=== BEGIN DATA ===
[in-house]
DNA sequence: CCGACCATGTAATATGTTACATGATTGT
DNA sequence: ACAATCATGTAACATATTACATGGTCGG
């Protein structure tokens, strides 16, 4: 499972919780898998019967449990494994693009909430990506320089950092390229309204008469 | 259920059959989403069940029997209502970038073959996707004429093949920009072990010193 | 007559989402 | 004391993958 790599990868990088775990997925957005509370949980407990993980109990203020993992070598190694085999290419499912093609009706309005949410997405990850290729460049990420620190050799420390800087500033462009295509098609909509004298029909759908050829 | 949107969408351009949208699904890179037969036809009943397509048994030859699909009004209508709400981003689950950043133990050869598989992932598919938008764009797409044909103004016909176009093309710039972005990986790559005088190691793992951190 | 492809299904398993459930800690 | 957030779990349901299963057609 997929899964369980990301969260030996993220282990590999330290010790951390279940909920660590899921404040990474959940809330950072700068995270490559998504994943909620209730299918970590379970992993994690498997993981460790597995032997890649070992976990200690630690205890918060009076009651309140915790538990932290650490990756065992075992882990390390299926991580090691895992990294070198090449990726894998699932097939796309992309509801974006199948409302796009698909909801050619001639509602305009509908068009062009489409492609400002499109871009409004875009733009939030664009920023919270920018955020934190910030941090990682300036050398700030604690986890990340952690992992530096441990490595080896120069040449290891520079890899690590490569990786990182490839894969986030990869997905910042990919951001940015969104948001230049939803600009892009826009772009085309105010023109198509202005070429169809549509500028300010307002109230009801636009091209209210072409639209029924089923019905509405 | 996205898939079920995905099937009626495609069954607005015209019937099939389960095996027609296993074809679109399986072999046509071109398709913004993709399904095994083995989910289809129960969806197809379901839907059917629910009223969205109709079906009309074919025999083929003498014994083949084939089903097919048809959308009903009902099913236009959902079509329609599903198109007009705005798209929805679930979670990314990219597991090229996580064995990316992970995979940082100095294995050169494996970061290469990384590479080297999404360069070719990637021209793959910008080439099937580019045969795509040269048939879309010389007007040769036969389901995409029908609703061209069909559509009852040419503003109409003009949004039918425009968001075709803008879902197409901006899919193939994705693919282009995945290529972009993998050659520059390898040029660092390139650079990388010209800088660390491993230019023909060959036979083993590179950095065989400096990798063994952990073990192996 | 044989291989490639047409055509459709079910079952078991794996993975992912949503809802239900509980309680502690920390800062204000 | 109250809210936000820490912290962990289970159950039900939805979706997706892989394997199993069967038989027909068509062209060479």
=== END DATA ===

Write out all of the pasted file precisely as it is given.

[in-house]
DNA sequence: CCGACCATGTAATATGTTACATGATTGT
DNA sequence: ACAATCATGTAACATATTACATGGTCGG
């Protein structure tokens, strides 16, 4: 499972919780898998019967449990494994693009909430990506320089950092390229309204008469 | 259920059959989403069940029997209502970038073959996707004429093949920009072990010193 | 007559989402 | 004391993958 790599990868990088775990997925957005509370949980407990993980109990203020993992070598190694085999290419499912093609009706309005949410997405990850290729460049990420620190050799420390800087500033462009295509098609909509004298029909759908050829 | 949107969408351009949208699904890179037969036809009943397509048994030859699909009004209508709400981003689950950043133990050869598989992932598919938008764009797409044909103004016909176009093309710039972005990986790559005088190691793992951190 | 492809299904398993459930800690 | 957030779990349901299963057609 997929899964369980990301969260030996993220282990590999330290010790951390279940909920660590899921404040990474959940809330950072700068995270490559998504994943909620209730299918970590379970992993994690498997993981460790597995032997890649070992976990200690630690205890918060009076009651309140915790538990932290650490990756065992075992882990390390299926991580090691895992990294070198090449990726894998699932097939796309992309509801974006199948409302796009698909909801050619001639509602305009509908068009062009489409492609400002499109871009409004875009733009939030664009920023919270920018955020934190910030941090990682300036050398700030604690986890990340952690992992530096441990490595080896120069040449290891520079890899690590490569990786990182490839894969986030990869997905910042990919951001940015969104948001230049939803600009892009826009772009085309105010023109198509202005070429169809549509500028300010307002109230009801636009091209209210072409639209029924089923019905509405 | 996205898939079920995905099937009626495609069954607005015209019937099939389960095996027609296993074809679109399986072999046509071109398709913004993709399904095994083995989910289809129960969806197809379901839907059917629910009223969205109709079906009309074919025999083929003498014994083949084939089903097919048809959308009903009902099913236009959902079509329609599903198109007009705005798209929805679930979670990314990219597991090229996580064995990316992970995979940082100095294995050169494996970061290469990384590479080297999404360069070719990637021209793959910008080439099937580019045969795509040269048939879309010389007007040769036969389901995409029908609703061209069909559509009852040419503003109409003009949004039918425009968001075709803008879902197409901006899919193939994705693919282009995945290529972009993998050659520059390898040029660092390139650079990388010209800088660390491993230019023909060959036979083993590179950095065989400096990798063994952990073990192996 | 044989291989490639047409055509459709079910079952078991794996993975992912949503809802239900509980309680502690920390800062204000 | 109250809210936000820490912290962990289970159950039900939805979706997706892989394997199993069967038989027909068509062209060479």